But the baby, his reunited family, his daughter’s eye contact, the sweaters, triggered in Nate’s mind an image of himself seated in the driver’s seat of his 1995 Ford Ranger. In that image of himself, he was looking to the right at Emily, who was then seventeen. Emily, in Nate’s memory, was looking straight ahead, through the pickup’s front window and out across a valley of then newly constructed office parks. Nate, in that same memory, was preparing to deliver a bit of advice he had put together for her, regarding his new appreciation for a type of traditional Japanese warrior called the Ronin. This memory was itself strongly related to what had been Emily’s then recent discharge from the second of two psychiatric hospitals in Ohio. This day, in the truck overlooking the office parks, followed six outpatient therapy appointments, a meeting with Emily’s psychiatrist, two phone calls home from the vice principal of her high school, and a nine hour period when her whereabouts were unknown to anyone in the family. Thirty six hours before the moment that contained the memory, Emily’s mother had returned with her from the therapist’s office and plunked her keys down in the ceramic seashell on the sill beneath the bay window. She had responded to Nate’s question of how therapy had gone by telling him that maybe he could think of something, because Emily wasn’t listening to her anymore and that so-called therapist wasn’t doing anything either. Emily had looked up, her face half obscured by her hand, her knuckles bent to deliver the quick of her nails to her front teeth. That night, Peg suggested to Nate that it was up to him now, because she felt like she had really tried everything.
This was not, and had never been, a feeling that Nate shared about his daughter. Rather, he felt that not enough had been tried, and that perhaps if something had been done differently, the jagged line of Emily’s life would have long ago straightened. He carried this belief with him at the time considered ‘now’, sitting on the couch on the night of Thanksgiving. But he had possessed it as far back as the day of that memory, sitting in the 1995 Ford Ranger looking at his daughter as she looked out across the office parks. Thirty six hours after receiving Peg’s ultimatum, as he prepared to deliver a speech about the Ronin, Nate would think that not enough had been tried to motivate Emily towards college and a profession. He would think, as he prepared to tell her about the Ronin, that this information would inspire her to succeed in her life, if not in the way that he considered important, at least in a way that she did.
Six months after that day above the office parks, Emily would call the house phone from Missouri to notify them that college wasn’t happening right now, because first she was going to become a wildland firefighter. Peg had received the news first, saying nothing before handing the phone to Nate to allow Emily to tell him herself. He had wished her well, and told her only that he hoped she would be safe. He kept to himself what he was thinking then, that not enough had been tried, and that perhaps it had been that very speech he had given about the Ronin that had actually inspired her to wander, and do all the things he hoped she knew better than to do. We could have tried something else, Nate would think again five years later, when Emily’s phone number stopped accepting calls. We could have tried something else Nate would think over the next two years, every time one of the letters arrived in the mailbox from the hosptials in Wyoming, notifying Nate that someone on his insurance plan, Emily, was receiving inpatient psychiatric care.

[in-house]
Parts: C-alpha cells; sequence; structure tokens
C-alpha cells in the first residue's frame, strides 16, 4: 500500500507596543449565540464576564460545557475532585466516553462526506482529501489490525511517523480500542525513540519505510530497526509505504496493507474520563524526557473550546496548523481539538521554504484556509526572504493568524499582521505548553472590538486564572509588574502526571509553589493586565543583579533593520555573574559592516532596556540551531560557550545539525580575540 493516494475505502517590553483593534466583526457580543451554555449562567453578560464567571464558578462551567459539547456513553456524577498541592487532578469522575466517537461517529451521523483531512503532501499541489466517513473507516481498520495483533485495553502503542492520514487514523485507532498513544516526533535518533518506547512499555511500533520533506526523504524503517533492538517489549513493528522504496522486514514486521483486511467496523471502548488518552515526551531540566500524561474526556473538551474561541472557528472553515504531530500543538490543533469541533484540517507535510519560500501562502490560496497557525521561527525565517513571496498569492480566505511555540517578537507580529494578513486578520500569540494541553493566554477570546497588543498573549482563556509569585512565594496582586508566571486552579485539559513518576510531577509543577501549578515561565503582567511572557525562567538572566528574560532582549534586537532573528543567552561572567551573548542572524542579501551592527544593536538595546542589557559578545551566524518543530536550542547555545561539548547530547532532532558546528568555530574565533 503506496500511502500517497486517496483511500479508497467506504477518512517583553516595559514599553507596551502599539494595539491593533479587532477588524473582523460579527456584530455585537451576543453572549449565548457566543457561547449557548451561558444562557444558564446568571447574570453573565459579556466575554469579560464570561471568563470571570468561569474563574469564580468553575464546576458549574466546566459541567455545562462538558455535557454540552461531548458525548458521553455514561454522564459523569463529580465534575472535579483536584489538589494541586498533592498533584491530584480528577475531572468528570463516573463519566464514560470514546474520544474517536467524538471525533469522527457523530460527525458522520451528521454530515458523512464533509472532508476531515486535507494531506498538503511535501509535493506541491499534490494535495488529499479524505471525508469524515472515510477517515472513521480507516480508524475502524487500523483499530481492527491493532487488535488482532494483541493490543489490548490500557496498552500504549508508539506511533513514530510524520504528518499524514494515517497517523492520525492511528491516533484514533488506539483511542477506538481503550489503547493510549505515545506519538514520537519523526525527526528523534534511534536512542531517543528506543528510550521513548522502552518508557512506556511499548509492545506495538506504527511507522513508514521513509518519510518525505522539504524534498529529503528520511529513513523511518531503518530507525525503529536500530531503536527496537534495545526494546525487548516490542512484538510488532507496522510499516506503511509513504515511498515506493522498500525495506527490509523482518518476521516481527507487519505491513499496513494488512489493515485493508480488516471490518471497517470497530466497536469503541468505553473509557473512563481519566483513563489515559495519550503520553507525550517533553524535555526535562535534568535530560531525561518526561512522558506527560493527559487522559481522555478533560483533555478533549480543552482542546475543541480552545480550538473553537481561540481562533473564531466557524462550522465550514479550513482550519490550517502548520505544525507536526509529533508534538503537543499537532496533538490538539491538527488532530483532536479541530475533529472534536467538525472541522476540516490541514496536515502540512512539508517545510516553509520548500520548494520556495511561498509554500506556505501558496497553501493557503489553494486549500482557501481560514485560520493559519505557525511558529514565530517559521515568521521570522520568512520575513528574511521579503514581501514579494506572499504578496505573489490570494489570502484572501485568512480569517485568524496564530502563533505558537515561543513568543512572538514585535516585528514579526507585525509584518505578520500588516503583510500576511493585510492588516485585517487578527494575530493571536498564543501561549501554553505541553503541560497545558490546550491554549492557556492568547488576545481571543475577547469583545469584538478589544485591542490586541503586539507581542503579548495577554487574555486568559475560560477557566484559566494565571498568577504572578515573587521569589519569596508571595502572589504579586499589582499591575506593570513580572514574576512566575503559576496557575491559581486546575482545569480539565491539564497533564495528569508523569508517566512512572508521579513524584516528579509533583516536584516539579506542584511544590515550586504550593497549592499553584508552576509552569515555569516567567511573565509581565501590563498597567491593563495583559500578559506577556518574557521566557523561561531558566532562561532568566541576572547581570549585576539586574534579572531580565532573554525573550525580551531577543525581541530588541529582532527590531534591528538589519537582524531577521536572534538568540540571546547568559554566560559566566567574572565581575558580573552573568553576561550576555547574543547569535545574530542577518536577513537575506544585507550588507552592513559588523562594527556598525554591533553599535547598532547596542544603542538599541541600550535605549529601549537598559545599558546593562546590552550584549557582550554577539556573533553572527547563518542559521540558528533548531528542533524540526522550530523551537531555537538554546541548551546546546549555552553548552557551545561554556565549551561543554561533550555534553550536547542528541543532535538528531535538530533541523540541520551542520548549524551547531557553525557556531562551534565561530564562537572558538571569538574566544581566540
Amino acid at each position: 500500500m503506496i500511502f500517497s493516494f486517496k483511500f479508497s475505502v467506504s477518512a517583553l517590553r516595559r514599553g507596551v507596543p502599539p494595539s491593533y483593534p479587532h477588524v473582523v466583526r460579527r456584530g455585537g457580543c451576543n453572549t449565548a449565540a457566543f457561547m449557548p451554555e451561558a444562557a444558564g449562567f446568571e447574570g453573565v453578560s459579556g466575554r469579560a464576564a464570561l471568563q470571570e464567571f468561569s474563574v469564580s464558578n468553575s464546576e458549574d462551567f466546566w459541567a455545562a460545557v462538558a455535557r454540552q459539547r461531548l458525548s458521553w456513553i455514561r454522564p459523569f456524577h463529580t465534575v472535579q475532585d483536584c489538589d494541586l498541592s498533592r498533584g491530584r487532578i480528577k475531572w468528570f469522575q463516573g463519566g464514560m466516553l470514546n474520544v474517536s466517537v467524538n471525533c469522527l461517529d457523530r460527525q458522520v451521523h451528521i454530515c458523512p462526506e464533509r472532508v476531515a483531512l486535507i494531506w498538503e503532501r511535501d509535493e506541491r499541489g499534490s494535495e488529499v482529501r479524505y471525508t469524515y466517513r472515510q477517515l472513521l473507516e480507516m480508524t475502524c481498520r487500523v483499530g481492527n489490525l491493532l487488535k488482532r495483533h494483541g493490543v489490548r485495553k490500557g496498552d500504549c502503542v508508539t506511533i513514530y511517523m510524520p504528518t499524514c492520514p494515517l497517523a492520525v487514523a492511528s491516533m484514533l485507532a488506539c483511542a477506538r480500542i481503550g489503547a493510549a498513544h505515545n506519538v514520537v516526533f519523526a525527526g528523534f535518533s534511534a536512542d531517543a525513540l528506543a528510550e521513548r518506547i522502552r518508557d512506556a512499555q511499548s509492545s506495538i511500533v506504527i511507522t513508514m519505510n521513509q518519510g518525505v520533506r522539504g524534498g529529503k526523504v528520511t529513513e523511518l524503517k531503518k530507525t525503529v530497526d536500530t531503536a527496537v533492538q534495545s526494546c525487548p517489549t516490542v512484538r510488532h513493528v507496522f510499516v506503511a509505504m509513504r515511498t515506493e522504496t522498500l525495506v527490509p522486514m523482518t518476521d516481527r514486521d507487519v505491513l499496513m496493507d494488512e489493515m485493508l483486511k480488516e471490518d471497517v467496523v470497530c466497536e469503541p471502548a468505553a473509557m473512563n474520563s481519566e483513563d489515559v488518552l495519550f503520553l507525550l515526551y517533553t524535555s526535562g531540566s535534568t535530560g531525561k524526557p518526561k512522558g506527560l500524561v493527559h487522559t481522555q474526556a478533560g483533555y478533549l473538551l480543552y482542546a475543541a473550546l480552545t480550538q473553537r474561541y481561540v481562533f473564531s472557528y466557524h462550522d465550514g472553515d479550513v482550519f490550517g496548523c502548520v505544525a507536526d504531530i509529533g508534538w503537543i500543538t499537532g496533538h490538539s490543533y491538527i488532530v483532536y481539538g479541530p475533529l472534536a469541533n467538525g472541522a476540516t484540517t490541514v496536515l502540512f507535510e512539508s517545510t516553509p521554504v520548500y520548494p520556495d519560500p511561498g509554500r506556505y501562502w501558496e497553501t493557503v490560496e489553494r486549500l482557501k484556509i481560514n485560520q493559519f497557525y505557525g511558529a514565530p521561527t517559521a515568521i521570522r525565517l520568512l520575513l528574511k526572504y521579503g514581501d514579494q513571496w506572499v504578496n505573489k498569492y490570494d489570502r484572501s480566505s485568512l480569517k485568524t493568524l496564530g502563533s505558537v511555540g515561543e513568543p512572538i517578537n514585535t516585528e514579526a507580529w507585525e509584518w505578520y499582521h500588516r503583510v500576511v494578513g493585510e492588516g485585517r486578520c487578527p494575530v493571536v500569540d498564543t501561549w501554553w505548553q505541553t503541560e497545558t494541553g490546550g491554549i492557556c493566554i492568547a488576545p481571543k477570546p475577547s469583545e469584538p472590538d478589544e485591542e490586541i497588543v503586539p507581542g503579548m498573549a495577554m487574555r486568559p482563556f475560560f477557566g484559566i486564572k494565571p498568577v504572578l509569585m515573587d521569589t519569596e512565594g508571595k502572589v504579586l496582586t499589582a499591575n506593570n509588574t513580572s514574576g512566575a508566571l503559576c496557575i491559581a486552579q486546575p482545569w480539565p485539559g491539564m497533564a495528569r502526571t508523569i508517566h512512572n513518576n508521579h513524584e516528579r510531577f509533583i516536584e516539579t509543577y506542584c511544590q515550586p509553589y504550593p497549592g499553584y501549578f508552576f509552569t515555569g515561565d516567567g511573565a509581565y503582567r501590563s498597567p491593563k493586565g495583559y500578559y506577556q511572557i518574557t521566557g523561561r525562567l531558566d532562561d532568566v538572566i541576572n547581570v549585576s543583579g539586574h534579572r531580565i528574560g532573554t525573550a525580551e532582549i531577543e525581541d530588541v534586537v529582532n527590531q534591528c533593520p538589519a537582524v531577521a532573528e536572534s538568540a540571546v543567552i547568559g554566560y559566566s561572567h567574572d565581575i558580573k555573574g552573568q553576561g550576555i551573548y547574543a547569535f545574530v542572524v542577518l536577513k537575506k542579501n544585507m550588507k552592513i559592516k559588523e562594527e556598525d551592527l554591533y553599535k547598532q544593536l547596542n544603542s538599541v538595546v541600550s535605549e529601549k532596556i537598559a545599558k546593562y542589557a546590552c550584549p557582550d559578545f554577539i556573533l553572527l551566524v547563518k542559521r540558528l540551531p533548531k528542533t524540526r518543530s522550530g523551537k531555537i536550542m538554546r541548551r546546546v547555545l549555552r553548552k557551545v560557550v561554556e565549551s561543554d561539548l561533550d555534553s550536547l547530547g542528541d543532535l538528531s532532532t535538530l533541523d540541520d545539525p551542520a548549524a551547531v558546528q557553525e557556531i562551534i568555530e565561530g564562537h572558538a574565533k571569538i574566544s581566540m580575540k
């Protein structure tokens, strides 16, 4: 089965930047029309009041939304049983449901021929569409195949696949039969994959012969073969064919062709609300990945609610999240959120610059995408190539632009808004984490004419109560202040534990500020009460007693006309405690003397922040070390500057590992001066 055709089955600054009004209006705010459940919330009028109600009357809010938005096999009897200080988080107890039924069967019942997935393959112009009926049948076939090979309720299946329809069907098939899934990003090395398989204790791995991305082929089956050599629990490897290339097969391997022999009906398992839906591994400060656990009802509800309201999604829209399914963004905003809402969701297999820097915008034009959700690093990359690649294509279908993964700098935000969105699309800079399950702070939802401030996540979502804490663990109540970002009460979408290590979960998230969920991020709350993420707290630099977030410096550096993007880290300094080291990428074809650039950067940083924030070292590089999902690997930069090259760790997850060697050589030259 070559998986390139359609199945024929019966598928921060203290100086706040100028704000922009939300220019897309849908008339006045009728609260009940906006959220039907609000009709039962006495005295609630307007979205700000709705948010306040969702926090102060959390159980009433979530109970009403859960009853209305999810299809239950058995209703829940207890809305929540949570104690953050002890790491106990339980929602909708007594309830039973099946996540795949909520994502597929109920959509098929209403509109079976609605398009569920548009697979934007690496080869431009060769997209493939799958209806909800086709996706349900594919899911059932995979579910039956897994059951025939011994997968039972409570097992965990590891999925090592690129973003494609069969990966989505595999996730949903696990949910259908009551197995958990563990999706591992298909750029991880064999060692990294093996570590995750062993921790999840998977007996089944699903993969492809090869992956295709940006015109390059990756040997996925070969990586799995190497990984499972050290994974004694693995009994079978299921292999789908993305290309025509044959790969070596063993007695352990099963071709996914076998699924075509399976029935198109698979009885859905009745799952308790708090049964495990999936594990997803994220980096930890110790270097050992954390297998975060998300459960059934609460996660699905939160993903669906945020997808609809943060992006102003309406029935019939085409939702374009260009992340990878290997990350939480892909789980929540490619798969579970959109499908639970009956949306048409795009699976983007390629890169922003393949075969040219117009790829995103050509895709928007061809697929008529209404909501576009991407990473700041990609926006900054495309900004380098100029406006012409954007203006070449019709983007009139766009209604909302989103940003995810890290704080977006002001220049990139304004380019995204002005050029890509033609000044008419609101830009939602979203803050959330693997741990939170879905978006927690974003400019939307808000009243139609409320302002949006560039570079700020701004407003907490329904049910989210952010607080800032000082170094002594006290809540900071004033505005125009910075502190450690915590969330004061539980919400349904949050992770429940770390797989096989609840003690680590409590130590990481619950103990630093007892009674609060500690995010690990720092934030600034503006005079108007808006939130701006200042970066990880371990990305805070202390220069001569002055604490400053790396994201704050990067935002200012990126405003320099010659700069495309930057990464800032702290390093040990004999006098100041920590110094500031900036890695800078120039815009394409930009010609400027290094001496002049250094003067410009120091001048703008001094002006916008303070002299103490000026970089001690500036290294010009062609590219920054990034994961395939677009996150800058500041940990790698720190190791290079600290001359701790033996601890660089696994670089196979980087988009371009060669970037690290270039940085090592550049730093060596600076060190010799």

On a winter’s night in the middle of Emily’s jagged years, Nate would slip out of bed and go to the garage, into the driver’s seat of his 2004 Ford F150 XLT, this new truck having years ago replaced the Ranger in which he had told Emily about the Ronin. He would spend two hours at war with this thought, alternately convinced of and defiant towards all the possible other things that could have been tried, but never quite working up enough reason to press the button on the automatic garage door opener and begin the drive to the hospital in Montana listed on the insurance notice, to pick his daughter up and drag her back home.
Nate would feel that something else could have been tried again, sitting on the couch preparing to smile, on Thanksgiving, in his sweater, as he made eye contact with his youngest daughter. He had, up until this point on the couch, never asked his daughter how she felt about his never having come to get her when she was lost inside the western plains. He had called her number every Sunday night since she went off to Missouri, and this included the years her phone did not accept calls. But he had never told her this, thinking it would have seemed too much for her, the idea of her dad sitting in the dark as the weekend faded, trying once again to reach her, listening to the pre-recorded voice informing him that the number was inactive. He did not wish her to imagine him as he had been, sitting there on winter nights with the weather channel on mute, waiting to find out if it was below freezing in Wyoming.
When she was seventeen, Emily had announced to her parents that she wasn’t going to go to church anymore. This was sometime around the day Nate took her to the space overlooking the office parks to tell her about the Ronin. But in the eleven years since the source of that memory, time had confused the sequence of events, and he could not recall in the days of his daughters’ young adulthood if that rejection had come before or after her second hospitalization. He could recall having accepted Emily’s news, though this acceptance left him no more illuminated as to the outcome for Emily’s soul, let alone what exactly she was going to do with herself for an hour every Sunday morning. For weeks, he had leaned over to Peg in church and asked what she thought Emily was doing. For weeks, Peg had told him to not worry about it. Nate still lumped this acceptance into the other examples of ways in which he could have parented her better. They had spanked Emily’s older sister when she was bad until the age of three. By this time, Emily was about a year old, and the experience of striking Dana had so affected Nate that he had never raised so much as a finger to his youngest. I could have spanked sons, Nate thought to himself, as he subjected Emily to an endless series of time outs, and as conversations with her mother went from the idea of possibly having another child to definitely being done with two. His three brothers had nine children between them, seven of them boys, and they had little problem disciplining any of them. This, they often told Nate, was maybe the reason none of their boys had spent a day in a psychiatric facility or taken a single neuroleptic, antidepressant, antipsychotic or mood stabilizer, all of which Emily had, at some point, tried.